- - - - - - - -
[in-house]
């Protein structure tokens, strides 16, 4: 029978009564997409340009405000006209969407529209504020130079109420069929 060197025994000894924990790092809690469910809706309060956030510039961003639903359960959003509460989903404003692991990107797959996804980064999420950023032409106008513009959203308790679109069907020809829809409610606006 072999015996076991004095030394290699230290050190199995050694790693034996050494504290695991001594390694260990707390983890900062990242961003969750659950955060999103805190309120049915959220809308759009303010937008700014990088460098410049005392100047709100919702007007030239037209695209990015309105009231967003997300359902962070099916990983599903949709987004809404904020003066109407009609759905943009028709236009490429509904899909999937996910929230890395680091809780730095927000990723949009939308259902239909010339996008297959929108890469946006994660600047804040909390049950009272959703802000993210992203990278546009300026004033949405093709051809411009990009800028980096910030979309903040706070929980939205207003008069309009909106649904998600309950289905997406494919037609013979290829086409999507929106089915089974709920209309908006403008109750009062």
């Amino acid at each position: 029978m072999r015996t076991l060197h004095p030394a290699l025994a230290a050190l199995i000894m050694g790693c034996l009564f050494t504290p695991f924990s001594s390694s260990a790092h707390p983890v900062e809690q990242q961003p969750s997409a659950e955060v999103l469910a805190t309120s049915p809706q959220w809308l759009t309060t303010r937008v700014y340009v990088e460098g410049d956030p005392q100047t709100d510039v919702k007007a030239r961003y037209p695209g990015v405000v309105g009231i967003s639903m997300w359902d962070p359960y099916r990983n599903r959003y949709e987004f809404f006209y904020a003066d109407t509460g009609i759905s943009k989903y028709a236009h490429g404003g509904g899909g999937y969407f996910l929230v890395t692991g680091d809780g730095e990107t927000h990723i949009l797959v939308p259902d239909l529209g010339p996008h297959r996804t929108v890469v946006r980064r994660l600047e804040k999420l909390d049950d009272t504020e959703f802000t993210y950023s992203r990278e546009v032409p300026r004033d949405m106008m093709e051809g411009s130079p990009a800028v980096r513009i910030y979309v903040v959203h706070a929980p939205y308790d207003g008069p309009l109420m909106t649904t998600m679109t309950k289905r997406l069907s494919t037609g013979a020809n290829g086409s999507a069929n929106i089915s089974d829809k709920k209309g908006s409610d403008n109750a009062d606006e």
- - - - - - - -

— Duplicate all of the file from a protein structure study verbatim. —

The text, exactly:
[in-house]
């Protein structure tokens, strides 16, 4: 029978009564997409340009405000006209969407529209504020130079109420069929 060197025994000894924990790092809690469910809706309060956030510039961003639903359960959003509460989903404003692991990107797959996804980064999420950023032409106008513009959203308790679109069907020809829809409610606006 072999015996076991004095030394290699230290050190199995050694790693034996050494504290695991001594390694260990707390983890900062990242961003969750659950955060999103805190309120049915959220809308759009303010937008700014990088460098410049005392100047709100919702007007030239037209695209990015309105009231967003997300359902962070099916990983599903949709987004809404904020003066109407009609759905943009028709236009490429509904899909999937996910929230890395680091809780730095927000990723949009939308259902239909010339996008297959929108890469946006994660600047804040909390049950009272959703802000993210992203990278546009300026004033949405093709051809411009990009800028980096910030979309903040706070929980939205207003008069309009909106649904998600309950289905997406494919037609013979290829086409999507929106089915089974709920209309908006403008109750009062």
């Amino acid at each position: 029978m072999r015996t076991l060197h004095p030394a290699l025994a230290a050190l199995i000894m050694g790693c034996l009564f050494t504290p695991f924990s001594s390694s260990a790092h707390p983890v900062e809690q990242q961003p969750s997409a659950e955060v999103l469910a805190t309120s049915p809706q959220w809308l759009t309060t303010r937008v700014y340009v990088e460098g410049d956030p005392q100047t709100d510039v919702k007007a030239r961003y037209p695209g990015v405000v309105g009231i967003s639903m997300w359902d962070p359960y099916r990983n599903r959003y949709e987004f809404f006209y904020a003066d109407t509460g009609i759905s943009k989903y028709a236009h490429g404003g509904g899909g999937y969407f996910l929230v890395t692991g680091d809780g730095e990107t927000h990723i949009l797959v939308p259902d239909l529209g010339p996008h297959r996804t929108v890469v946006r980064r994660l600047e804040k999420l909390d049950d009272t504020e959703f802000t993210y950023s992203r990278e546009v032409p300026r004033d949405m106008m093709e051809g411009s130079p990009a800028v980096r513009i910030y979309v903040v959203h706070a929980p939205y308790d207003g008069p309009l109420m909106t649904t998600m679109t309950k289905r997406l069907s494919t037609g013979a020809n290829g086409s999507a069929n929106i089915s089974d829809k709920k209309g908006s409610d403008n109750a009062d606006e």